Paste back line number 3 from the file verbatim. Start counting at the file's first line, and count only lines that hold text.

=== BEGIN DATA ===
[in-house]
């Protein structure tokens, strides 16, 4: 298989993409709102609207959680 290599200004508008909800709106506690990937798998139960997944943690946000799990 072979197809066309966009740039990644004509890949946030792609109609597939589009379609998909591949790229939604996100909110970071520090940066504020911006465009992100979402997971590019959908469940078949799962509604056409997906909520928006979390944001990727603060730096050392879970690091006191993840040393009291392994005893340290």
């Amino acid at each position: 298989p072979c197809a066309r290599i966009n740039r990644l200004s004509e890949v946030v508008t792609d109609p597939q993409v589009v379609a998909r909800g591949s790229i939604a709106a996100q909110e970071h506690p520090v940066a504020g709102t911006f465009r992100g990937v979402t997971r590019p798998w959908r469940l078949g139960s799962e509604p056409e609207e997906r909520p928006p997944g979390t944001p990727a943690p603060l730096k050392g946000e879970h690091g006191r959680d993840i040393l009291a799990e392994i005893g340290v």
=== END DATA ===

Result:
């Amino acid at each position: 298989p072979c197809a066309r290599i966009n740039r990644l200004s004509e890949v946030v508008t792609d109609p597939q993409v589009v379609a998909r909800g591949s790229i939604a709106a996100q909110e970071h506690p520090v940066a504020g709102t911006f465009r992100g990937v979402t997971r590019p798998w959908r469940l078949g139960s799962e509604p056409e609207e997906r909520p928006p997944g979390t944001p990727a943690p603060l730096k050392g946000e879970h690091g006191r959680d993840i040393l009291a799990e392994i005893g340290v």